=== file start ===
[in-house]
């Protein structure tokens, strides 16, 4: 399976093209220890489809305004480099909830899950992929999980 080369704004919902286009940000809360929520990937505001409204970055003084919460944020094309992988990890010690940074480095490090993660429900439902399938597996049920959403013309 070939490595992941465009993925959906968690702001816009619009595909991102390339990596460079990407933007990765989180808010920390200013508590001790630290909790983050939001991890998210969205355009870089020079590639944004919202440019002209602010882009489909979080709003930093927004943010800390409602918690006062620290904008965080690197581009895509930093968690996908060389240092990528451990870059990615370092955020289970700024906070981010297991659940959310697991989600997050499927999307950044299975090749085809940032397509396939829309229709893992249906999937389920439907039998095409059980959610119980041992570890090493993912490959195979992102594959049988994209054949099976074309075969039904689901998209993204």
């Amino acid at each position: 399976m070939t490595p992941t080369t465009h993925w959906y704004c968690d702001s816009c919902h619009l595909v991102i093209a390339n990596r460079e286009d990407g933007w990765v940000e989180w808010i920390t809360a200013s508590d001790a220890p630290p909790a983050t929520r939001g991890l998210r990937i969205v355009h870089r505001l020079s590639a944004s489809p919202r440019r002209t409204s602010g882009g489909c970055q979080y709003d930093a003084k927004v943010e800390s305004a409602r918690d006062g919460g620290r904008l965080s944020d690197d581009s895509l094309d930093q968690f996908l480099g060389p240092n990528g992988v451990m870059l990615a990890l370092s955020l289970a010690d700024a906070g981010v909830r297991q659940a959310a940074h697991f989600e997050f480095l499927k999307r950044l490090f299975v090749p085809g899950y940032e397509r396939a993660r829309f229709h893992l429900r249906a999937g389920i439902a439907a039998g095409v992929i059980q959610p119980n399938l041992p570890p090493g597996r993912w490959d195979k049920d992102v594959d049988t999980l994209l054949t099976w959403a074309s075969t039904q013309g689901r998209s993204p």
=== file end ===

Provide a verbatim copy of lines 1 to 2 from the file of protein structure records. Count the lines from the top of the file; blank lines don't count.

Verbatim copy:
[in-house]
């Protein structure tokens, strides 16, 4: 399976093209220890489809305004480099909830899950992929999980 080369704004919902286009940000809360929520990937505001409204970055003084919460944020094309992988990890010690940074480095490090993660429900439902399938597996049920959403013309 070939490595992941465009993925959906968690702001816009619009595909991102390339990596460079990407933007990765989180808010920390200013508590001790630290909790983050939001991890998210969205355009870089020079590639944004919202440019002209602010882009489909979080709003930093927004943010800390409602918690006062620290904008965080690197581009895509930093968690996908060389240092990528451990870059990615370092955020289970700024906070981010297991659940959310697991989600997050499927999307950044299975090749085809940032397509396939829309229709893992249906999937389920439907039998095409059980959610119980041992570890090493993912490959195979992102594959049988994209054949099976074309075969039904689901998209993204």